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Ctrl+W is the shortcut to close the current document or tab in many applications. I don't know where it originated (at a guess, Mac), but it's become a standard in most major environments, including Gnome, KDE, OSX and Microsoft Office. Mnemonic: W is next to Q on QWERTY keyboards; Ctrl+Q is for quit, and Ctrl+W is for a lesser form of quitting. Some ...


It's application-dependent... I'm not sure one can say the majority has that shortcut, since it's unlikely one has used the majority of applications. As an example, xpdf uses Ctrl+W to close the current file. I'm haunted by the Ctrl+F, Ctrl+W, / for "search" confusion. I wish there was a de facto standard on *nix for that, and other things such as -r vs -R ...


There are some projects that you should investigate and that may meet your needs AppScale, source (Python, Java, PHP, Go) Cape Dwarf, source (Java only currently) There are a lot of options to deploy yourself and it's likely the virtual machine option is the most easy to get started. Since the source is there you should be relatively free to compile or ...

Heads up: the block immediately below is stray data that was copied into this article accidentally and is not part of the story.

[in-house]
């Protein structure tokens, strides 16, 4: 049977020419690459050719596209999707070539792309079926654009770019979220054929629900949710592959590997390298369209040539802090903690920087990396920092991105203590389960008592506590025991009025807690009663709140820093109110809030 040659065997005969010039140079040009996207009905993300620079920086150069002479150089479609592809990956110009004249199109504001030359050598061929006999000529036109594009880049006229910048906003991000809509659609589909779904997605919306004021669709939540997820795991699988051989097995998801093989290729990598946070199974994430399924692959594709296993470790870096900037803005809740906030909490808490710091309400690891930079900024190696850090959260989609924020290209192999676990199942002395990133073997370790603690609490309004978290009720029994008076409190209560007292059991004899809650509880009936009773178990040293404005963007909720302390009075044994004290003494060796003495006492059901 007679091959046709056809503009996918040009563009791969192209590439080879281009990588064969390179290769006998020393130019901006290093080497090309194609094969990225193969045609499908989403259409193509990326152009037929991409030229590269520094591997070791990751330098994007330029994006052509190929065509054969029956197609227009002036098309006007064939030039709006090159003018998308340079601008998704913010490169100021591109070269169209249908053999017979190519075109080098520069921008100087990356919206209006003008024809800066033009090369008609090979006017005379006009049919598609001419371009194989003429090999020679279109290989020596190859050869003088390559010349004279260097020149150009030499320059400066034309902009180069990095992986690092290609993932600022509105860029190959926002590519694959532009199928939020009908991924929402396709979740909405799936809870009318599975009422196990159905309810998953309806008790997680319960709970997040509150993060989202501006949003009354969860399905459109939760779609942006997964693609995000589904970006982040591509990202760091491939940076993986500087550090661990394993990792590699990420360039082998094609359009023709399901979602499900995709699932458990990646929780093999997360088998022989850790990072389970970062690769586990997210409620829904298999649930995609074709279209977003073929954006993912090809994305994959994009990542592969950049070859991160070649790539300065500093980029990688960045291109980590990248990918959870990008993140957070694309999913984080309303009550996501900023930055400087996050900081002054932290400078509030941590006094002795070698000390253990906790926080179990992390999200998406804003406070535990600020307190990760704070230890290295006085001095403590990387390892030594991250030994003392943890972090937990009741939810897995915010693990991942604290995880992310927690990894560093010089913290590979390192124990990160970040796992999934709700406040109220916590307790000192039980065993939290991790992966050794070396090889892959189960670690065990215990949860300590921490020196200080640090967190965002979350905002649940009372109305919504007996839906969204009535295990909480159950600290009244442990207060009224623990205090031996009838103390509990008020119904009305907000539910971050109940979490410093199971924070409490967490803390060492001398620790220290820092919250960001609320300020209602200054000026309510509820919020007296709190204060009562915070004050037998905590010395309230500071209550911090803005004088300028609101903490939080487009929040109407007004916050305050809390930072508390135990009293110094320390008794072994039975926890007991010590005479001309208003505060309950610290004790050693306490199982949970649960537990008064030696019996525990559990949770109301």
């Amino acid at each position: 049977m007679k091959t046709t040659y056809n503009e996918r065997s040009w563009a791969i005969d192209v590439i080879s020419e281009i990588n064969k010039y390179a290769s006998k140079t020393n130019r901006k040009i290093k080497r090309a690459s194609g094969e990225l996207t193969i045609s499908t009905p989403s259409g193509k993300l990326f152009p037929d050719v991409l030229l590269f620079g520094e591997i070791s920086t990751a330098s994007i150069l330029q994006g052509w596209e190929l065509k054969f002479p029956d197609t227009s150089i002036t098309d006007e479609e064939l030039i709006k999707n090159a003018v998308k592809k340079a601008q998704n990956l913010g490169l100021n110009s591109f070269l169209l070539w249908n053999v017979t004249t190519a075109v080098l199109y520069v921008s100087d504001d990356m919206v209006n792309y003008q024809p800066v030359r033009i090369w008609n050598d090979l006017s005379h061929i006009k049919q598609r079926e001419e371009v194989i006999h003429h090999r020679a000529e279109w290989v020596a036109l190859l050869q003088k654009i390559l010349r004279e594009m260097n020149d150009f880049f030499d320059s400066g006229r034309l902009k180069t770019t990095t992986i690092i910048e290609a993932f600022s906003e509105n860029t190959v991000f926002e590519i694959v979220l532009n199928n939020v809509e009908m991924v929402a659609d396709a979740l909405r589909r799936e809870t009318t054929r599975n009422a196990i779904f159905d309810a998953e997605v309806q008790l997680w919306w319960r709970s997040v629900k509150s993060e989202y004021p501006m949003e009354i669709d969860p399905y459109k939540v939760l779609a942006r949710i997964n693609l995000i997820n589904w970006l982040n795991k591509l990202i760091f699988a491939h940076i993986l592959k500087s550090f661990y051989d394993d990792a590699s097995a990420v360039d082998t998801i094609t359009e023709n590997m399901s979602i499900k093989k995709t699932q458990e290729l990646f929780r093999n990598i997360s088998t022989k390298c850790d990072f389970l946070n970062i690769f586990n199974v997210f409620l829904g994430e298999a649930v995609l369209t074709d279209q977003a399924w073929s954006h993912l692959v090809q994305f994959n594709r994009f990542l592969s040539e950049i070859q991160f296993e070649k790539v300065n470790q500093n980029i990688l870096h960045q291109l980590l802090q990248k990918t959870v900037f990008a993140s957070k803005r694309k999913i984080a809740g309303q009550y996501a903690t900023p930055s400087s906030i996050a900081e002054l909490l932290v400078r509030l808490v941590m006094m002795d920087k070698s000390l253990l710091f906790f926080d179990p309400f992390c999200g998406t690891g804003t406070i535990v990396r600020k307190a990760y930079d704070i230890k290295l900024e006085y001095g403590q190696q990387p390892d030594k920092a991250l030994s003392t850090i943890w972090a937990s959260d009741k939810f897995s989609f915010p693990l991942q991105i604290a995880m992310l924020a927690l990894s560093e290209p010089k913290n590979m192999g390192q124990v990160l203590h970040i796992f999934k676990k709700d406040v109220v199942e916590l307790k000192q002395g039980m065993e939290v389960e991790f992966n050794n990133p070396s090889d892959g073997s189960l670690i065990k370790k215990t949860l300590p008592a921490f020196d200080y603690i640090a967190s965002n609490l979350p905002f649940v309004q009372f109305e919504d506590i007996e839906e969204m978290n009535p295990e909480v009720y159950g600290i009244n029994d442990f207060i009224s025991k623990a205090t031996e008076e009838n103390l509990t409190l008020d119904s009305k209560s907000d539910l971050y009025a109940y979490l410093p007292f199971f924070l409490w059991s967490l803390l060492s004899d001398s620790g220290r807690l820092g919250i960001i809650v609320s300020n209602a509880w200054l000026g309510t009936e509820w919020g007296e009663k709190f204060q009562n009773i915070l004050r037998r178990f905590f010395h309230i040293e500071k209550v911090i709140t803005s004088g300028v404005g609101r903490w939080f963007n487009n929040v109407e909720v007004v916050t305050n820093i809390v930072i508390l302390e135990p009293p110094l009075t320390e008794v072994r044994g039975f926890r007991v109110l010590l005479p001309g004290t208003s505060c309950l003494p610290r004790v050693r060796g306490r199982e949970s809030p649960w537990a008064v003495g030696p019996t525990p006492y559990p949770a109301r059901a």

It's actually a default set by GTK2 (the widget toolkit used by Chromium, as well as many other programs). The default is determined in gtk/gtkpapersize.c, function gtk_paper_size_get_default. In order of preference, it gets its paper size from: nl_langinfo, on systems where that can return paper size. AFAIK, Linux/glibc is not one of those, so this step ...


I think Chromium sets the default paper size based on your current locale settings. If you start it from terminal with some euro LC_PAPER setting, e.g. LC_PAPER=fr_FR.utf8 chromium or LC_PAPER=en_GB.utf8 chromium it should default to A4 when Printing to File.


Starting at Chrome 35, NPAPI plugins are no longer supported (that includes Java). It started with Linux, but apparently all other platforms will suffer that change eventually. All you can do for now is: Use Firefox whenever you need Java. Hope Oracle releases a PPAPI version of its java plugin.

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